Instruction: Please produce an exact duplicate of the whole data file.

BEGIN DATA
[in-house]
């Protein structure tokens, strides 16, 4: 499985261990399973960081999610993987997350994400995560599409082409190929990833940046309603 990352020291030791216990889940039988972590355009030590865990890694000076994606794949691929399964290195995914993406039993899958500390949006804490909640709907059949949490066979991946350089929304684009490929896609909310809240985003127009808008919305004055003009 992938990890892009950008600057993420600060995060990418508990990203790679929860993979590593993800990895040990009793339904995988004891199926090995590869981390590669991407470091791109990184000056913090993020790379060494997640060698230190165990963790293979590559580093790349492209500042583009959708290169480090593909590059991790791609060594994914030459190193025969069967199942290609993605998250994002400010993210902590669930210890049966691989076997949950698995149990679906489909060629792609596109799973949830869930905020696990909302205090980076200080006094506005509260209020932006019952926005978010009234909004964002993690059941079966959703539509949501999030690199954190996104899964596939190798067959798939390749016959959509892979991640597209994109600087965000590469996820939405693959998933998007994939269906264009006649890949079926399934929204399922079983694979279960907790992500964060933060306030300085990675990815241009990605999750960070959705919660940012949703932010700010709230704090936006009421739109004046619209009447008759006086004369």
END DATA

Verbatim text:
[in-house]
């Protein structure tokens, strides 16, 4: 499985261990399973960081999610993987997350994400995560599409082409190929990833940046309603 990352020291030791216990889940039988972590355009030590865990890694000076994606794949691929399964290195995914993406039993899958500390949006804490909640709907059949949490066979991946350089929304684009490929896609909310809240985003127009808008919305004055003009 992938990890892009950008600057993420600060995060990418508990990203790679929860993979590593993800990895040990009793339904995988004891199926090995590869981390590669991407470091791109990184000056913090993020790379060494997640060698230190165990963790293979590559580093790349492209500042583009959708290169480090593909590059991790791609060594994914030459190193025969069967199942290609993605998250994002400010993210902590669930210890049966691989076997949950698995149990679906489909060629792609596109799973949830869930905020696990909302205090980076200080006094506005509260209020932006019952926005978010009234909004964002993690059941079966959703539509949501999030690199954190996104899964596939190798067959798939390749016959959509892979991640597209994109600087965000590469996820939405693959998933998007994939269906264009006649890949079926399934929204399922079983694979279960907790992500964060933060306030300085990675990815241009990605999750960070959705919660940012949703932010700010709230704090936006009421739109004046619209009447008759006086004369």